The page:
Ice House

In the 18th century, ice houses were built in the grounds of most large households.

  • Close Thanks for liking this page. Tell us why by adding a comment at the bottom.
Ice House

Ice House

Did you know?

  • In 1867, alpines were planted in a rockery of Reigate sandstone on the northern side of the Ice House. William Robinson, author of Alpine Flowers for English Gardens declared of it: “…it is now looking better than any rockery I have seen this season.”

History and use

Ice and snow collected during winter months were stored inside the ice houses, and used during summer as a source of ice and to keep perishable foods cool. Kew’s Ice House was used to store foods for consumption by King George III and his family when they came to stay at Kew during the second half of the 18th century. Records say it was in use as far back as 1763.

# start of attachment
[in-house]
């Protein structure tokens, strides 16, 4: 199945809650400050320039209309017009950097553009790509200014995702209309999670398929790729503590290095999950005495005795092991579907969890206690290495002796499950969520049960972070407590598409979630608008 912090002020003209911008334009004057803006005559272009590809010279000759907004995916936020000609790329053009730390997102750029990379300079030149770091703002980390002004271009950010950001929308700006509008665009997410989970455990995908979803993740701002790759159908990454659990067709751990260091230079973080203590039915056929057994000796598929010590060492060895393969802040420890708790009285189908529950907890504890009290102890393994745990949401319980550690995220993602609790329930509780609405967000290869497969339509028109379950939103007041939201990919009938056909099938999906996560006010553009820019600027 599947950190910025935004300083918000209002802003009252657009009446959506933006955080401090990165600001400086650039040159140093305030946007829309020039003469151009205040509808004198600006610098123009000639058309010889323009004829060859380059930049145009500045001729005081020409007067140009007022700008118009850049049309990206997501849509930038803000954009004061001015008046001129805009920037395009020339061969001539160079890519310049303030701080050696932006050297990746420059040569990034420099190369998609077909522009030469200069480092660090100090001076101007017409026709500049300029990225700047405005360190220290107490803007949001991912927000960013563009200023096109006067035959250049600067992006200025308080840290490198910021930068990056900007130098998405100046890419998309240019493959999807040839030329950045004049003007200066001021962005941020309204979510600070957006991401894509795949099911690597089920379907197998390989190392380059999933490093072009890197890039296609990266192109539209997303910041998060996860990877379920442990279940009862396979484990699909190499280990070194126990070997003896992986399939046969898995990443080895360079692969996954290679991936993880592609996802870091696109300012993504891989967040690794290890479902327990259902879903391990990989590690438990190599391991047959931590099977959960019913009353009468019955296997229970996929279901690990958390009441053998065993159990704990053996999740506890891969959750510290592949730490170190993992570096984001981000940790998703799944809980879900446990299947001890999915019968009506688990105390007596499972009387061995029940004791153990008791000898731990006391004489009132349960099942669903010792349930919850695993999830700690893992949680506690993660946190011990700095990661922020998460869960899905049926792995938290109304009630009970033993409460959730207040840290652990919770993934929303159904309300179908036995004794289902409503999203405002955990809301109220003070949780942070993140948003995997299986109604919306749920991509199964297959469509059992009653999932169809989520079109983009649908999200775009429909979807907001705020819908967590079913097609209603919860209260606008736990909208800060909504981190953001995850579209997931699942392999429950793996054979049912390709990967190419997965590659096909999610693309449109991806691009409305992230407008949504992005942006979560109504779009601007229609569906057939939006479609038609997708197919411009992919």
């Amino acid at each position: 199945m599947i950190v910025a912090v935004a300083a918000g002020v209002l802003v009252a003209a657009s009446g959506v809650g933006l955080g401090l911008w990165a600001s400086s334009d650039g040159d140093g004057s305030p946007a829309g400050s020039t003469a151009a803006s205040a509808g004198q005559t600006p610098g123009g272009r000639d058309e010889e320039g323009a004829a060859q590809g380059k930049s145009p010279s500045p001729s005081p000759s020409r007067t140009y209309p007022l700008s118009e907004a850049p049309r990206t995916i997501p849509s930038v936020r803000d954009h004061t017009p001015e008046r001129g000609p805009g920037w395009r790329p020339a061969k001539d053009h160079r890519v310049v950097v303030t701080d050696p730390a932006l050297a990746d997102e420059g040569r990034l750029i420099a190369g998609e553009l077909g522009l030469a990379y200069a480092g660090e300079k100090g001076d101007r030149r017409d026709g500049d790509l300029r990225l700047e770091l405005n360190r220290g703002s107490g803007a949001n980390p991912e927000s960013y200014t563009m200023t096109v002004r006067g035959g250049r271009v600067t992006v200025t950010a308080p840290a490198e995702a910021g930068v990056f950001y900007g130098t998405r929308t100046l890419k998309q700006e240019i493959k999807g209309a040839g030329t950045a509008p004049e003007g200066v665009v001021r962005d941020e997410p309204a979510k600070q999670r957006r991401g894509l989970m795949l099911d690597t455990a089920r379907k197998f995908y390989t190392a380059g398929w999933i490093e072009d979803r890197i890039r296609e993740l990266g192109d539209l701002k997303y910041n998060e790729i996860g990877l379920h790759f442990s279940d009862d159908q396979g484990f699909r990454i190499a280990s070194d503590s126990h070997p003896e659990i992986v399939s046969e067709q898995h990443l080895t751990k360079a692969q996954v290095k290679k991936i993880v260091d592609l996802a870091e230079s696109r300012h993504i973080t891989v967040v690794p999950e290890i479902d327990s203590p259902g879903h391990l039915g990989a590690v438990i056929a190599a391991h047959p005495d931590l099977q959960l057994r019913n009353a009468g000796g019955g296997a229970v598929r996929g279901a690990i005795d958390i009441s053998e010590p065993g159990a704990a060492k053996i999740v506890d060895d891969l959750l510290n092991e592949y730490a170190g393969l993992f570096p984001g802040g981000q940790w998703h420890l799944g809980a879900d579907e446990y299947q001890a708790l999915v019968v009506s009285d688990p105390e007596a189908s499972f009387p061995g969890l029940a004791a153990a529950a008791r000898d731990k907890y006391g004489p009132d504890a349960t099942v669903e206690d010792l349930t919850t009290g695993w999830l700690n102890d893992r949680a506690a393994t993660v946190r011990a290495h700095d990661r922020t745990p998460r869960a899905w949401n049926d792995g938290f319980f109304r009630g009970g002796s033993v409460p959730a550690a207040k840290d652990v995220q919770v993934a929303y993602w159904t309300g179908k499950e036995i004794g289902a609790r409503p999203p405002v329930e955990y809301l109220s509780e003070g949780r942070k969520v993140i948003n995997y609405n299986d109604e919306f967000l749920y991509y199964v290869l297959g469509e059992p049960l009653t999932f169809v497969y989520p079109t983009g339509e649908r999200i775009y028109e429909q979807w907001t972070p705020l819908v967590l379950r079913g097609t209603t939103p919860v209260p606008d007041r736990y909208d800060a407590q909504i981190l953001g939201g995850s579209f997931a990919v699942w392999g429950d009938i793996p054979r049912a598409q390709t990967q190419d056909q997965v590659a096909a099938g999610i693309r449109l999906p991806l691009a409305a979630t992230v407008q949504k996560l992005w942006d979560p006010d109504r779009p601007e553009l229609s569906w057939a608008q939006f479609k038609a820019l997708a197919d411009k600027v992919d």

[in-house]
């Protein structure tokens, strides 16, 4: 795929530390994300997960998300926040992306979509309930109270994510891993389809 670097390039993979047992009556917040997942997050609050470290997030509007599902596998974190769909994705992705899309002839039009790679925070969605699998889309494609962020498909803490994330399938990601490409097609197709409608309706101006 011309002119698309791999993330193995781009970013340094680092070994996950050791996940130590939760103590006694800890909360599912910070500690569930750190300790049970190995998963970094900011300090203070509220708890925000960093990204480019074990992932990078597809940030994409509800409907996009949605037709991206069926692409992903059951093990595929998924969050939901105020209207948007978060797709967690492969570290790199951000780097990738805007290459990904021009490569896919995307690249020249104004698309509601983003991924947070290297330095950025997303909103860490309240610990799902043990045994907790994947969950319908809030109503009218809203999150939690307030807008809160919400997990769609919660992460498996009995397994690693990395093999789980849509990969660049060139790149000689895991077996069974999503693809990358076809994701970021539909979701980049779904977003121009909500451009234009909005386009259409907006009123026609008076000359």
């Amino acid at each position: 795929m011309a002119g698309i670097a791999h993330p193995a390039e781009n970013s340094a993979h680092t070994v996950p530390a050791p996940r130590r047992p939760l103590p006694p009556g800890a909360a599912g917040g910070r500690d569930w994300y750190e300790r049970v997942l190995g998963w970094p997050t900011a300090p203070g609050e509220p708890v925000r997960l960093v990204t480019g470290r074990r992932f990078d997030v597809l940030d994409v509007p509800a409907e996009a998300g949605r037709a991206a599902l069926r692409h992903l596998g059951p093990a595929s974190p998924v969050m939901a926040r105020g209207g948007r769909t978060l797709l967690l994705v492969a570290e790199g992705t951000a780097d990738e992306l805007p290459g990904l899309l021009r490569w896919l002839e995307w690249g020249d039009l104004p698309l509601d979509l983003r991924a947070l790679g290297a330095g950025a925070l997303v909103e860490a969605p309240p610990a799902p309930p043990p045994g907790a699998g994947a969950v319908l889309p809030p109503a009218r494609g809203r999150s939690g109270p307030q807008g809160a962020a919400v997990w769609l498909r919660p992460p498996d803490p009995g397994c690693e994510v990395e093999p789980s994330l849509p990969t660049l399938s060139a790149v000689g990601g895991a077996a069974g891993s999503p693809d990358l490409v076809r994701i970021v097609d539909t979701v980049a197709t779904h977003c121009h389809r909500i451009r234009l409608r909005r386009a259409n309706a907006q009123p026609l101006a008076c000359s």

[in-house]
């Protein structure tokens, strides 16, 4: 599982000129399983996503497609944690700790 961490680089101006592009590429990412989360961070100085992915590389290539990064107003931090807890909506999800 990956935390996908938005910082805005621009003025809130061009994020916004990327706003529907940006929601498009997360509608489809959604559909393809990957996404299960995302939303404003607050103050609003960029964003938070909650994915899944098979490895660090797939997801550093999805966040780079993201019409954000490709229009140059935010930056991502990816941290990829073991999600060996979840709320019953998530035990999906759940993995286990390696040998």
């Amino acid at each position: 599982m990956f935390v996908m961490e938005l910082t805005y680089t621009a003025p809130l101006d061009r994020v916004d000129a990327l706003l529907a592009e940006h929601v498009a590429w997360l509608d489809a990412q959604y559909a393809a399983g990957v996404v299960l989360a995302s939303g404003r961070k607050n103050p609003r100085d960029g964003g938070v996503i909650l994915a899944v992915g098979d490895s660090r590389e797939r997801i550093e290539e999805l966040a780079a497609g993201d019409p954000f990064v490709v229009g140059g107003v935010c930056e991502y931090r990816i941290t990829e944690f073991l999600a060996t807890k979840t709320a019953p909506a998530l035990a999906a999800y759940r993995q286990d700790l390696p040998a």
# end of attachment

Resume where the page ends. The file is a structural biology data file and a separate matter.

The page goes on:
Maintaining and replenishing an estate’s ice house generally came under the remit of the gardener. At Kew, a gang of labourers, equipped with four horses and carts, cut blocks of ice from the lake as soon as the water froze over in winter. They lined the Ice House’s deep, brick-lined shaft with bales of straw then packed in the crushed ice. This unpopular task took three days. The workmen were bribed with beer to encourage them in their labours.

Conservation and restoration

The Ice House was renovated and lighting installed in 1982. It has been open to the public ever since. In keeping with the ice theme, the Winter Garden now surrounds it.

No comments on 'Ice House'

See your favourite reasons to visit